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Translating critical information into Iñupiaq, other languages crucial to their survival


Annauk  Olin and her mother, Maggie Pollock, translated information about the COVID-19 vaccine and the Census into Iñupiaq. 

The mother-and-daughter duo worked on a panel working to translate information into Iñupiaq for the Alaska Public Interest Research Group, or AKPIRG.

Olin says they had to add some things along the way. 

“When we worked on Census material, there were words that we had to create, because it didn't necessarily apply to our everyday life and culture."  

The two worked on the project through a program for the Alaska Public Interest Research Group. The program translated information into languages such as Yup’ik, Gwich’in and Tlingit. 

The group hopes to include more languages into future translation efforts.

Pollock explains how the panel created new terms in Iñupiaq. 

"As a group, we all translated  each of the English words, or, what was supposed to be translated. And then everyone got to share their dialect, or their written words together. And we picked out and corrected as we went along. We found out that a lot of the modern terminology that our ancestors didn't use, so we had to create ... close to English versions."

Pollock and Olin urge the translation of information into Indigenous languages for Elders and youth to learn their languages. 

For Pollock, translating Iñupiaq has always been a necessity.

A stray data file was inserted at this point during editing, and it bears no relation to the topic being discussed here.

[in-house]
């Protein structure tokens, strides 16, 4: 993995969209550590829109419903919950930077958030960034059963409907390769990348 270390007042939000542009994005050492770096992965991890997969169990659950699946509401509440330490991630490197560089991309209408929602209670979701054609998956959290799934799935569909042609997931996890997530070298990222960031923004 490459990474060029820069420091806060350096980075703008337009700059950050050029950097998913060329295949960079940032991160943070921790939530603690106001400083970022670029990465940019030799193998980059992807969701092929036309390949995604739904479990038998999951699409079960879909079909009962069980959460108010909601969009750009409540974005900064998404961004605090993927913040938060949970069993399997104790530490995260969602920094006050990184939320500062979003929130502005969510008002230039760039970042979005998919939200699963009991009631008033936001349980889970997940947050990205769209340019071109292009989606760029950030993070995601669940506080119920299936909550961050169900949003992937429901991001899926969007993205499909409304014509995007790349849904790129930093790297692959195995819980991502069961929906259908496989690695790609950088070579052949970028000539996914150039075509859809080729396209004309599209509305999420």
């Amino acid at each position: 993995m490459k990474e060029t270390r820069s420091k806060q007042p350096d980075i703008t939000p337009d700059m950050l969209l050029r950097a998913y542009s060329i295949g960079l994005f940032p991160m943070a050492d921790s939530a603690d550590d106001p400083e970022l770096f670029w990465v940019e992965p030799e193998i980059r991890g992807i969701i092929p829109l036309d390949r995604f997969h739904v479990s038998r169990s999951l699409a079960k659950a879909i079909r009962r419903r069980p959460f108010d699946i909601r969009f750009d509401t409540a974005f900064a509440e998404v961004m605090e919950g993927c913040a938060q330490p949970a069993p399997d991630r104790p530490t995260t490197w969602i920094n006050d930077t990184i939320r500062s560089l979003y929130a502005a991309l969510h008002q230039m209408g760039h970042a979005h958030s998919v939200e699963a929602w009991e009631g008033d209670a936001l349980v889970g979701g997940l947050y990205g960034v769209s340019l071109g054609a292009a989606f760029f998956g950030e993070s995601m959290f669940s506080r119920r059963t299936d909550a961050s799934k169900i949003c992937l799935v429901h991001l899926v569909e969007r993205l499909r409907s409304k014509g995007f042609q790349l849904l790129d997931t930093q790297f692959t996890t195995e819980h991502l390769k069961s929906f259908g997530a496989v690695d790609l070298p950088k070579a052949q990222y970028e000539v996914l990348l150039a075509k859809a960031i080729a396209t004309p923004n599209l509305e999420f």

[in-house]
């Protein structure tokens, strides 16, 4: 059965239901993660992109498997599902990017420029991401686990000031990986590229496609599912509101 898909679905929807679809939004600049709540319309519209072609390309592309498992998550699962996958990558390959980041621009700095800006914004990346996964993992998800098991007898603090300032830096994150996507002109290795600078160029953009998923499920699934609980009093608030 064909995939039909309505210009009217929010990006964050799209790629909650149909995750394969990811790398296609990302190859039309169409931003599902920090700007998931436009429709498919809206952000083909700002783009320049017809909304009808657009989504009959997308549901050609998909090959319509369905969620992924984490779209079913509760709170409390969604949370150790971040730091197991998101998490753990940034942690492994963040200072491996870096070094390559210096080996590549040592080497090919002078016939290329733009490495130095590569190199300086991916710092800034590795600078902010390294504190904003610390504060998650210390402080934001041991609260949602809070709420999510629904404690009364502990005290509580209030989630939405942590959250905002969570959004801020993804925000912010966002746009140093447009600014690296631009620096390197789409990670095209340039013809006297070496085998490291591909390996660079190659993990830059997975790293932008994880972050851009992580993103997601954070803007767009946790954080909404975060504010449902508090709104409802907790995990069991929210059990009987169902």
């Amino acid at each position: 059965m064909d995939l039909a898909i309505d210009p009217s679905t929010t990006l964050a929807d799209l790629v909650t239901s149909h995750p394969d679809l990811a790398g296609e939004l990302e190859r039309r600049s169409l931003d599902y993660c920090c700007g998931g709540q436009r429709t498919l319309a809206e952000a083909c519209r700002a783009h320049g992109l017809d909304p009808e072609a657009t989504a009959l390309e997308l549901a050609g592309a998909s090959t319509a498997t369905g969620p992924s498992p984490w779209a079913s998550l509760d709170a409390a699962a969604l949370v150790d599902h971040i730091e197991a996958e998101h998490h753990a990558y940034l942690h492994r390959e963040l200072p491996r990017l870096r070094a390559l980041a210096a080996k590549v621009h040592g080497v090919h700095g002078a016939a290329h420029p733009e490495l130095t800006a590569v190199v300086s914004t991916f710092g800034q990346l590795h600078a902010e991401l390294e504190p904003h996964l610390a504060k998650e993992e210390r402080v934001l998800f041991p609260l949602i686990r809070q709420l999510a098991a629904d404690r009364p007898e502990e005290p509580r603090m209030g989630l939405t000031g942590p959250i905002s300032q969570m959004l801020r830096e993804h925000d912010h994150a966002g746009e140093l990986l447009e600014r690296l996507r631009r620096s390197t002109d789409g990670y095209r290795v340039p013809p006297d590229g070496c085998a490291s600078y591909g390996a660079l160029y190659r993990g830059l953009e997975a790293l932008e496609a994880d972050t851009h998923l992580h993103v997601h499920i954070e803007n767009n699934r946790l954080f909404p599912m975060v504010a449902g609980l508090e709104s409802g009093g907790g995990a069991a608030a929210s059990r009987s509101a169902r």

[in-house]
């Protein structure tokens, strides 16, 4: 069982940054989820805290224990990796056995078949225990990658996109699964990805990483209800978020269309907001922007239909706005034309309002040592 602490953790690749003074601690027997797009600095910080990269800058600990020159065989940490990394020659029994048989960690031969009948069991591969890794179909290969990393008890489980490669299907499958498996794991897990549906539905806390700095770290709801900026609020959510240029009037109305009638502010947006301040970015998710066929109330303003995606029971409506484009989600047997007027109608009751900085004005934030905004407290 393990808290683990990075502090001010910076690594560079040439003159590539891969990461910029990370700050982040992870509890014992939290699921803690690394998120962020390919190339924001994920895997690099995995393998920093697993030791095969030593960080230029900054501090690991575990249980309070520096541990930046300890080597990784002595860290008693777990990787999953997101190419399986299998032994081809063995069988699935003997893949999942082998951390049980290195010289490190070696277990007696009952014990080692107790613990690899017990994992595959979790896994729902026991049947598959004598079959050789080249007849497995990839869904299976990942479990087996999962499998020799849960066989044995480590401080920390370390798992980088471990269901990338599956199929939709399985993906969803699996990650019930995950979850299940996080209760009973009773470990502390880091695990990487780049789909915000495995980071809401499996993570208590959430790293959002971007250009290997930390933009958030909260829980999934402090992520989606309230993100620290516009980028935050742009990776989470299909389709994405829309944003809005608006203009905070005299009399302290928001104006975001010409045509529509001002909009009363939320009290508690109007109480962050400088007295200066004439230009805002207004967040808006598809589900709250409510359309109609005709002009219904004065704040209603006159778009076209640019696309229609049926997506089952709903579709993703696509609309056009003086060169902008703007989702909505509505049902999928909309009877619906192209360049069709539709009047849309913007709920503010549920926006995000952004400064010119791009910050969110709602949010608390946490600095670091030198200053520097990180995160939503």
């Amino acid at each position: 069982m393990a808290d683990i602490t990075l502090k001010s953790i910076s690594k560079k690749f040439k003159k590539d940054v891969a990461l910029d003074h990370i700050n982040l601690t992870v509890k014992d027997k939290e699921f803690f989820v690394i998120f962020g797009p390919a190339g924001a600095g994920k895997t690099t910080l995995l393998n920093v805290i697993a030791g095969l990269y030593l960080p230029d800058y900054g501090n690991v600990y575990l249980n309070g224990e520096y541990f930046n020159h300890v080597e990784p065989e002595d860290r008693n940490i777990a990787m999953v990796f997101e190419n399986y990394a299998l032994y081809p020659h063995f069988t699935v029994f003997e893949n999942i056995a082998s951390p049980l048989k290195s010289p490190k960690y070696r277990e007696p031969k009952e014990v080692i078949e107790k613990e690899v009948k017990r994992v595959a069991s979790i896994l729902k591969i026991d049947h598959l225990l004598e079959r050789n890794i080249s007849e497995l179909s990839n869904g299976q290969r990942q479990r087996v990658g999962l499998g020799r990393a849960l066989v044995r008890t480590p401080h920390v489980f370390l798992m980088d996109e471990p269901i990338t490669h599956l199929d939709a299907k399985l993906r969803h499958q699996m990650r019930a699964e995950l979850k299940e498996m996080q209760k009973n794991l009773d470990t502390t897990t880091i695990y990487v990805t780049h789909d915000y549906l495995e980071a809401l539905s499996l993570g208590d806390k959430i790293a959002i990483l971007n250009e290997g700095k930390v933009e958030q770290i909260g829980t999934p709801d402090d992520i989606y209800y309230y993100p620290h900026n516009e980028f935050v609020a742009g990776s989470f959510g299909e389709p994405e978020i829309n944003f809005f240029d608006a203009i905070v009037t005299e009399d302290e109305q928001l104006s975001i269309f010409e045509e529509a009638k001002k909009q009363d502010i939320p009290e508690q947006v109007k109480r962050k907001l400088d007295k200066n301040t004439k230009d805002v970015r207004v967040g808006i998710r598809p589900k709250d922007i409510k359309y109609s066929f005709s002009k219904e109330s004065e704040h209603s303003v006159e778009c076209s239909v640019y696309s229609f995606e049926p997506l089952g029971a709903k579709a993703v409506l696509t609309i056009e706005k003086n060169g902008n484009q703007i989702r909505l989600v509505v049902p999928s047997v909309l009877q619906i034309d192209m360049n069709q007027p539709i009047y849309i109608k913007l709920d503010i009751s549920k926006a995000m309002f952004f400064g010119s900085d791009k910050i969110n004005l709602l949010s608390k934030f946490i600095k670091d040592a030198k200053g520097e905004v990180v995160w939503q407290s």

"Because a lot of the time the Elders that speak fluent Inupiaq, they won't understand it in English they have to be translated in the language to fully understand what they mean."

When the federal government makes little to no effort to translate critical information -- such as the census or COVID-19 vaccinations in Indigenous languages -- Pollock and Olin say Native people don’t get the facts they need.

Olin says that in 2020, the public interest research group stepped in to fill that void by translating Census material. 

To keep Indigenous people informed, in 2020, AKPIRG began the process to translate Census material and distribute it to Indigenous people.

“Unless we demand that our languages are translated into materials like the census, or COVID vaccinations, they won't get done. And it's on us, Alaska Native people, to hold our state and federal institutions accountable.”  

Pollock and Olin have focused on their Shishmaref dialect of Iñupiaq.

Olin recently graduated with a master’s in linguistics and says the dialect is known for having little written documentation of grammar, linguistics, or written curriculum. 

She was enrolled in the MIT  Indigenous Language Initiative Which allows for speakers of endangered languages to have a background in theoretical linguistics while also studying their respective languages.

Pollock worked as a language consultant for a field methods class at The Massachusetts Institute of Technology (MIT), where graduate students and two professors asked her grammatical information about her dialect.

At the end of the course, students wrote papers about what they learned. Olin plans to use to student’s papers as a starting point for writing a grammar for Shishmaref dialect.

"This is just the beginning. And I'm just really looking forward to the future where my son can go anywhere and have access to his language." 

For Pollock and Olin, advocating for federal and state translation, sharing linguistic knowledge with youth like Olin’s son, Daał, and writing down Indigenous dialects is what the future of Indigenous languages looks like.

Special thanks to Tripp Crouse for edits

Hannah Bissett is a Dena'ina woman who is currently enrolled at University of Alaska Anchorage. Hannah is persuing a General Arts Associate degree and is a member of the Concert Board, and Alpha Sigma Alpha.
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